Thriving Faculty is a regular column highlighting individual or collective UBC Faculty who exemplify integration of health and wellbeing into their classrooms, research, departments and/or communities. Thriving Faculty support others’ health and wellbeing in addition to making a commitment to their own self-care. This column highlights personal and professional stories of Thriving Faculty.
Read an interview with Dr. John Oliffe
Q. What are central challenges you face in your role as Faculty?
The toughest challenge has been protecting my time. Trying to anticipate and avoid the cul-de-sacs while choosing the avenues that will be of greater benefit to all and add to my energy levels. Teaching can add energy, as can analyzing research data and sharing those findings.
Q. Based on your experiences, please describe the relationship between student mental health & wellbeing and learning.
Our study of men’s depression focused on college men, and we were interested to learn that many guys are under enormous pressure to achieve academically amid trying to conceal their depressive symptoms. I think lots of guys buy into the idea of ‘passing’ as being well – and this can take multiple forms including alcohol and drug use, aggressiveness and being hyper-competitive as well as socially isolating for fear of being outed as having depression. Inversely, lots of guys also self-manage depressive symptoms effectively through physical activity and connecting with friends in ways that allow them to really talk about all the issues in their lives.
Our men’s depression website chronicles our work – and provides some insights about how it can be managed – as well as the diversity with which it can be experienced. www.mensdepressionhelpyourself.ubc.ca
Q. Are there any other insights you learned about college men and depression that you can share?
Being well mentally is the pre-requisite for bringing game academically. The flip is that mental illness adds a degree of difficulty to finding and sustaining academic success.
Q. Can you describe the practice of Men’s Sheds? Is there a parallel to Men’s Sheds that can be implemented in the context of Higher Education?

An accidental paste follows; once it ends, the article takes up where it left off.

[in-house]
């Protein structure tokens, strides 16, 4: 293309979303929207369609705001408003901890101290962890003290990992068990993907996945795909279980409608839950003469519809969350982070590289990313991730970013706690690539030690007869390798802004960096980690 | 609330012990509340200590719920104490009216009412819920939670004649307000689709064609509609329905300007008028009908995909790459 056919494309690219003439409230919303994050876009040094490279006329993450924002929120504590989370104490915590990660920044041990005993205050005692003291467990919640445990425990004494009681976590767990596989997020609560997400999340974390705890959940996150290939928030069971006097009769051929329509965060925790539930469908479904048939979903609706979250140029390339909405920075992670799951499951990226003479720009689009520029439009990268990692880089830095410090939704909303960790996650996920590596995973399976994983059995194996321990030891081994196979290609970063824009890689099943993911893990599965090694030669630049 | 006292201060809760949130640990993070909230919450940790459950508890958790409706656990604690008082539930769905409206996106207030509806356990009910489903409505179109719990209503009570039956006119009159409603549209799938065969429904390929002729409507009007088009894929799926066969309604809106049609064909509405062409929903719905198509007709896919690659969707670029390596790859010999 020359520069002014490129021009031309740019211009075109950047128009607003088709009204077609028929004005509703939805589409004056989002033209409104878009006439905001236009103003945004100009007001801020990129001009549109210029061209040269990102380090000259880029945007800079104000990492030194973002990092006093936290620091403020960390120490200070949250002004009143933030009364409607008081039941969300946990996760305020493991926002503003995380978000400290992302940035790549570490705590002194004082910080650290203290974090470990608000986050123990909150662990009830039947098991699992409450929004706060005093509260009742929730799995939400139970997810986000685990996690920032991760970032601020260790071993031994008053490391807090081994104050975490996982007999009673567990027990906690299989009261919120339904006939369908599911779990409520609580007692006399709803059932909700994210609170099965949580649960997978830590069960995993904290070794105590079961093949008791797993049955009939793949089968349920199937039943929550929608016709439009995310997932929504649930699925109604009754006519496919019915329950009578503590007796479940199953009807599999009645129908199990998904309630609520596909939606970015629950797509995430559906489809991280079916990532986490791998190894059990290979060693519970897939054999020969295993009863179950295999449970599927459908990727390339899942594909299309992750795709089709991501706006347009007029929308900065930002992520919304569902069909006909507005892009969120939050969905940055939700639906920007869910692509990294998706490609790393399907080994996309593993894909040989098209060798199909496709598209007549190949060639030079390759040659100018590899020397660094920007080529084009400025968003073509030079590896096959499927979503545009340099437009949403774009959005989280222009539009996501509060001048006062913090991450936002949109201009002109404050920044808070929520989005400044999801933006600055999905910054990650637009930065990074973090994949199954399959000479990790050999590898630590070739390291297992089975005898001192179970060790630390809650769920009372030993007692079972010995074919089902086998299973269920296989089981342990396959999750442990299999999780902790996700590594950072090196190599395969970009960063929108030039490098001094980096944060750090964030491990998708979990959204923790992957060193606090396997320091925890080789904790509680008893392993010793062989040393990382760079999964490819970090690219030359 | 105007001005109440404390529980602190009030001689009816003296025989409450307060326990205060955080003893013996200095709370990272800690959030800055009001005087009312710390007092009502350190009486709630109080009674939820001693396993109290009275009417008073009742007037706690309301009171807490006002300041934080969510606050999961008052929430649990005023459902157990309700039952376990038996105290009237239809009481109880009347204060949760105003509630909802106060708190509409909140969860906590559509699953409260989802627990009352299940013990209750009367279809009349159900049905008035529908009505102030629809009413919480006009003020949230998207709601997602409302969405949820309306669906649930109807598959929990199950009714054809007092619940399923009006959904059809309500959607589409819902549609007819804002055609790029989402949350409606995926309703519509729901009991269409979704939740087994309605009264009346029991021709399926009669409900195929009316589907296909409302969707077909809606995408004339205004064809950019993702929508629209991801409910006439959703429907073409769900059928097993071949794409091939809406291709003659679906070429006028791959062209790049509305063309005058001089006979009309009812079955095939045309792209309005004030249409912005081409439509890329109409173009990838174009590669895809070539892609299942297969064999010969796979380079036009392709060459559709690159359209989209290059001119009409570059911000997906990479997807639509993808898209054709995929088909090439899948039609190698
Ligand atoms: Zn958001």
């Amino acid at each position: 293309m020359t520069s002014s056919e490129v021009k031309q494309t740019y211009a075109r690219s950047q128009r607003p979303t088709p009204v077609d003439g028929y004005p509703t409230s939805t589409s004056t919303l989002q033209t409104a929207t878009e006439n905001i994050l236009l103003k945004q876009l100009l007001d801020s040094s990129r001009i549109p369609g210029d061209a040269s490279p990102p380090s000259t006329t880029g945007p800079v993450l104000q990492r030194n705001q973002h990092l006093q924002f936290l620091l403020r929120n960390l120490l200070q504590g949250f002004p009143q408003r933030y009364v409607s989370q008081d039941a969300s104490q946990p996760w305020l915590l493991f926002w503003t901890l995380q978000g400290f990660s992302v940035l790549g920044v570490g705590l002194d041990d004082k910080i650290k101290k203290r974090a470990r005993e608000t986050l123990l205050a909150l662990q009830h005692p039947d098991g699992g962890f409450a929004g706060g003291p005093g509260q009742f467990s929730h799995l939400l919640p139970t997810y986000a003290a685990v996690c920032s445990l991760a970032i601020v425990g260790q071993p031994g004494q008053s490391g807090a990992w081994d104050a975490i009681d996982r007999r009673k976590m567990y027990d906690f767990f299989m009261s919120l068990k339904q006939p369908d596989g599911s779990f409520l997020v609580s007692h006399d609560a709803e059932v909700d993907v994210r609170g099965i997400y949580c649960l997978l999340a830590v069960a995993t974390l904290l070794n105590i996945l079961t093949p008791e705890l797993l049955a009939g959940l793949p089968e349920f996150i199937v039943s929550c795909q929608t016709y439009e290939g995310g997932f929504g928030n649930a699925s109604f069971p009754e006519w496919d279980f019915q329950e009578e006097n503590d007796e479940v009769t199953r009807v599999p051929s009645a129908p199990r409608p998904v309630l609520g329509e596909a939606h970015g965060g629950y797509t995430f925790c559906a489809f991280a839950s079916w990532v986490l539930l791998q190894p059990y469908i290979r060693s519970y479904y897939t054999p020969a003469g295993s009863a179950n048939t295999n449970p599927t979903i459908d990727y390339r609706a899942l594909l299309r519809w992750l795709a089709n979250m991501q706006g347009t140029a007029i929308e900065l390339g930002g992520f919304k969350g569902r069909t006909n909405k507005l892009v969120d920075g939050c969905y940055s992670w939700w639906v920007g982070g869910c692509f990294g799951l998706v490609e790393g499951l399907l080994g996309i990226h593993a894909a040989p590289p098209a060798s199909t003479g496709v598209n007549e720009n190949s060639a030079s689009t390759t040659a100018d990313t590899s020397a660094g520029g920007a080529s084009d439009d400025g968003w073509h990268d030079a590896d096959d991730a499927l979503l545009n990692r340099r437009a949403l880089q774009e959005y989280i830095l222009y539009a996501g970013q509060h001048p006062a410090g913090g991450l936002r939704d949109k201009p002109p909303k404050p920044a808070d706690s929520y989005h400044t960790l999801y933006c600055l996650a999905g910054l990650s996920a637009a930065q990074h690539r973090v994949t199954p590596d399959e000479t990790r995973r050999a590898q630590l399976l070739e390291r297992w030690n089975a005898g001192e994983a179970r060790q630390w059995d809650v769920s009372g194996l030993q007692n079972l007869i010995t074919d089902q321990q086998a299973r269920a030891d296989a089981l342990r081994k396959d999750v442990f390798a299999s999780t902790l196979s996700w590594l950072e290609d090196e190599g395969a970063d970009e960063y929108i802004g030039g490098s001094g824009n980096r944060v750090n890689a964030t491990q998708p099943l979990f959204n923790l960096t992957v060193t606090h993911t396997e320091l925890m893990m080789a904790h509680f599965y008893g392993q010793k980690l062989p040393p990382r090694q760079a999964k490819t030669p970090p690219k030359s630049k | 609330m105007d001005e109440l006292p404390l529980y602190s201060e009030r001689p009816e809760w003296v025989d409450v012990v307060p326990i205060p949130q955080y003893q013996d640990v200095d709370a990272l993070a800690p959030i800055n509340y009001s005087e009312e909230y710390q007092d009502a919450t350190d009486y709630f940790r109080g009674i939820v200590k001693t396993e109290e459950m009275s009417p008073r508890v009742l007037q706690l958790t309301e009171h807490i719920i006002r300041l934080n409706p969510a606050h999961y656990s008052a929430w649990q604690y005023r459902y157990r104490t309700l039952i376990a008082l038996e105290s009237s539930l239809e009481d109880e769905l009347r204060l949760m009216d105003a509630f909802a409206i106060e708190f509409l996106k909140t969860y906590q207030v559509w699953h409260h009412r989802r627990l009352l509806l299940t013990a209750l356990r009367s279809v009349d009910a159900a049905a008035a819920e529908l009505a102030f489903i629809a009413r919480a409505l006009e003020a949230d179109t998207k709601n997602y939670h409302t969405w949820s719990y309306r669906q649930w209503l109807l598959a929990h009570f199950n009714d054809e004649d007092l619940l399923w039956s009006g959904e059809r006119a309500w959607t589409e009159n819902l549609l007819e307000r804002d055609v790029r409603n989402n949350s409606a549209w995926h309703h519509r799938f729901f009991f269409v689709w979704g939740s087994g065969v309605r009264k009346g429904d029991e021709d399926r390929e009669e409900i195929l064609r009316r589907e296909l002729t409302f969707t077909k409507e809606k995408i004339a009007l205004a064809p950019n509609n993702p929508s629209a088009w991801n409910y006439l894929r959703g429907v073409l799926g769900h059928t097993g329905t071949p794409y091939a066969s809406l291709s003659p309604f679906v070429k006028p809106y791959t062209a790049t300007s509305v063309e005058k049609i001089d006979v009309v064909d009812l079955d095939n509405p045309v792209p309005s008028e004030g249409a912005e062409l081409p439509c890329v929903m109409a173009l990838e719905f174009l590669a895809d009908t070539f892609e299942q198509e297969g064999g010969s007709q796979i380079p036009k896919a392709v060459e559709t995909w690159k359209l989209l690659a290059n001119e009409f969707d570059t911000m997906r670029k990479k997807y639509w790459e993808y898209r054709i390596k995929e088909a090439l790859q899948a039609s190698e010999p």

Men’s Sheds originated in Australia – where the government has invested in making sheds available to men who might be experiencing challenges around social isolation, job insecurity and/or illness issues. The sheds provide a workspace where men can come and connect with others as well as learn various skills and contribute to an array of projects. While there is no parallel in higher education, I am hopeful that we could thoughtfully consider bringing something like Men’s Sheds to UBC.
Q. Do you implement any strategies to support student mental health and wellbeing in the classroom/lab?
I think as a nursing faculty we are trained to be attuned to signs suggesting student stress and distress. So, in that regard I think as a collective we are well credentialed to thoughtfully guide student experiencing difficulties toward campus and other services.
Q. Can you highlight some of these signs? Do you implement any strategies/structures in your teaching that promotes mental health?
When grades begin to wane, and absenteeism or presenteeisim emerge – these are usually signs that something outside of my teaching is negatively impacting student success. Keeping things upbeat in class and having humour can be helpful – and asking open-ended questions to check if the student is okay are key strategies.
Q. Please describe the role of your own mental health and wellbeing in your teaching, research and service to the community?
I try to stay calm. My days of working from a platform of discontent (a strategy I used to prompt my tenure track hyperwork practices) ended July 1, 2013. My sense is that I may be relaxing a little more while still getting the job done. I was and am fortunate enough to have a great partner in life, and she has been a terrific person to be around – through thick and thin. The biggest tenure track challenge was being turned back by the senior appointments committee in 2007 (Assistant to Associate). I share that detail only to encourage others going through the tenure track process to never…never…never give up! The good thing about my current work is that I am moving from descriptive to intervention research – and I have great staff and collaborators to help advance the wellbeing of men and their families.
Q. What strategies do you use in your own life, that help you thrive as Faculty?
Wise faculty say: Never go to a meeting that does not have an agenda distributed at least 24 hours in advance.
Thoughtfully re-consider the 40%:40%:20% split as a percentage of your work week, not your entire week!
John Oliffe is Professor at the School of Nursing, University of British Columbia. His research is focused on gender and health, particularly men’s health. He is especially interested in masculinities and gender relations in the context of various men’s health issues including prostate cancer, depression and suicide, and smoking. For more information on his current projects and publications please visit www.menshealthresearch.ubc.ca.